To fans of U.K. bass music culture, the idea of a collaboration between legendary dub/post-punk producer Adrian Sherwood and dubstep originator Pinch (Rob Ellis) sounds like a recipe for pure soundsystem devastation. After Pinch invited Sherwood to DJ at London super-club Fabric in 2012, the duo released two singles in 2013, followed by the 2015 full-length Late Night Endless, which had moments of brilliance but was somewhat uneven overall. However, their 2017 follow-up, the amazingly titled Man vs. Sofa, is nothing less than a supernova. Here, the duo have honed their sound into something trippy and experimental yet deadly precise and direct. This is futuristic dub that sounds tense and paranoid rather than sluggish and laid-back. The tracks manage to be sophisticated and heavily detailed, filled with twisted edits and intricate beats, while still maintaining a spacious aura. The basslines are distorted and alarming, and Sherwood's dub effects are some of the most brutal he's produced in ages. Yet it avoids getting too dark or overbearing thanks to graceful piano melodies played by Martin Duffy (Primal Scream, Felt) and multi-instrumentalist Skip McDonald (Tackhead, Little Axe). Lee "Scratch" Perry makes a stately, profound cameo on "Lies," and a cover of Ryuichi Sakamoto's classic theme to Merry Christmas Mr. Lawrence appears during the album's second half, combining its timeless keyboard melody with inventive beats and mutated effects. On the darker side, there are chilling tracks like "Unlearn," which features hair-raising echo, sinister samples, and storming 4/4 techno beats. "Charger" and "Itchy Face" both have jittery beats hinting at the influence of Chicago footwork. There are also moments that descend into pure madness, such as when the ring modulation-heavy beat drops 90 seconds into "Retribution." Aside from Perry's cameo, the only other track to feature vocals is the fiery dancehall/grime track "Gun Law," which balances fierce verses by London MC Taz with atmospheric synths and dub pressure. Every single moment of Man vs. Sofa is suspenseful and exciting.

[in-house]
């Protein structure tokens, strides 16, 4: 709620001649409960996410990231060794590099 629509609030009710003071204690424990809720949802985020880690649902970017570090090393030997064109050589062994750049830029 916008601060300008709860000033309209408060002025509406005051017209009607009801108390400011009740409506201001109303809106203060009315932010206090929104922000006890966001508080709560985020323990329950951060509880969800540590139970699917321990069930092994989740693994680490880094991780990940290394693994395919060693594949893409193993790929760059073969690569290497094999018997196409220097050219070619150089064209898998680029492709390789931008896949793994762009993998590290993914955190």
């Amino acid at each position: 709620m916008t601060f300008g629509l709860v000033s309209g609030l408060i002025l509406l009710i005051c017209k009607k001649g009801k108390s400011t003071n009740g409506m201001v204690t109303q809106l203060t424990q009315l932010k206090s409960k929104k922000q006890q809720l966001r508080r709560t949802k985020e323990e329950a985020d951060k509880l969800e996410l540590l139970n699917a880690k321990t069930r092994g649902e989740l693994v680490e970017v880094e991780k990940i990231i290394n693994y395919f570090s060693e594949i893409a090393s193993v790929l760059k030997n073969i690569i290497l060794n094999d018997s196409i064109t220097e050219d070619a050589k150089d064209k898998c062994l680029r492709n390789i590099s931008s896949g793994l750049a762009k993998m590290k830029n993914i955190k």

Share this page
AllMusic Review by Paul Simpson